It turned out that the wire in the bobstay broke.  This is a heavy wire that holds the duckbill down, thus counteracting the force of the forestay.  We were stranded in Les Saintes until we could replace this part.

The bobstay turnbuckle hangs down, the rest of the bobstay is in the water at the front of the boat

The bobstay turnbuckle hangs down, the rest of the bobstay is in the water at the front of the boat

IMG_0631

The duckbill has pulled up from the front of the boat

The old bobstay

The old bobstay

We began trying to track down someone who could make a new bobstay for us.  Remember that this is a French island – most people do not speak English.  This would require the proper fittings and a machine to swage the wire into the fittings.  We found a sailmaker on the island who thought he might be able to point us in the right direction, but when he saw the parts he realized no one on the island had tools big enough for what we needed.  He recommended a company in Pointe a Pitre on the Guadeloupe mainland.  We tried contacting them, but had no luck.  We did, however contact another rigger there who could make a new bobstay while we waited.

POINTE A PITRE ODESSEY

The adventure begins.  We have to figure out how to take the ferry to Trois Rivieres, rent a car and drive to Pointe a Pitre, have the part made, and return.  We get some info and early the next morning we catch the 6:45 AM ferry for the ride to Trois Rivieres.   The sailmaker assured us that there were two rental car companies on the dock in Trois rivieres, but one had no cars left and the woman at the other only spoke French.  We never figured out whether she was out of cars or just wouldn’t try to rent a car when the deal couldn’t be completed in a common language.

We talked to someone from the ferry company and he told us where we could catch a bus.  It was a ten minute walk up a steep hill to the next town.  Once there we happened upon a woman who spoke no English, but was going to Pointe a Pitre – just follow her. The bus comes and we get on.  We ride a short distance, get off, and run for another bus.  Our leader gets on and gets right back off.  The bus is a local, not an express.  We wait a few minutes and catch the express to Pointe a Pitre.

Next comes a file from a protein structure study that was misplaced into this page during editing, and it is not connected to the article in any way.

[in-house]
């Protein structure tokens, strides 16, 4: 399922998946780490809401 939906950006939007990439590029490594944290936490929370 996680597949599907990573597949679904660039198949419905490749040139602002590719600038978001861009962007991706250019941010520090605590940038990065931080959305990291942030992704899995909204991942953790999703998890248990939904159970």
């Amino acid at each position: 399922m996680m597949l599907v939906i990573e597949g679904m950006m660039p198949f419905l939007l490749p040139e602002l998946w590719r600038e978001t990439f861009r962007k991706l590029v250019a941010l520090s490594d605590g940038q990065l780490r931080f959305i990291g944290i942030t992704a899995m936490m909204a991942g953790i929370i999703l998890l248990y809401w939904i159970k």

We’ve been to Pointe a Pitre before, so the rest is easy.  We catch a taxi to the marina, find the rigger and show him what we need.  He can make it – be back at 12:30.  We head for the chandlery and grocery stores to get some supplies, then grab some lunch.  We return about 12:15 and find the rigger starting to drive his wife to the airport.  We misunderstood the time.  He gives us the part, we pay him, and we head for downtown Pointe a Pitre.

We don’t find a taxi, so we get on a local bus.  Unfortunately the bus driver is going off shift and we have to wait for the next driver.  Finally the bus takes us downtown and we walk to the main bus terminal.  We know we need a bus that goes beyond Trois Rivieres and after asking around another bus driver directs us to the lane for that bus.  The bus arrives and we show the note with our destination to the bus driver.  He says oui and off we go.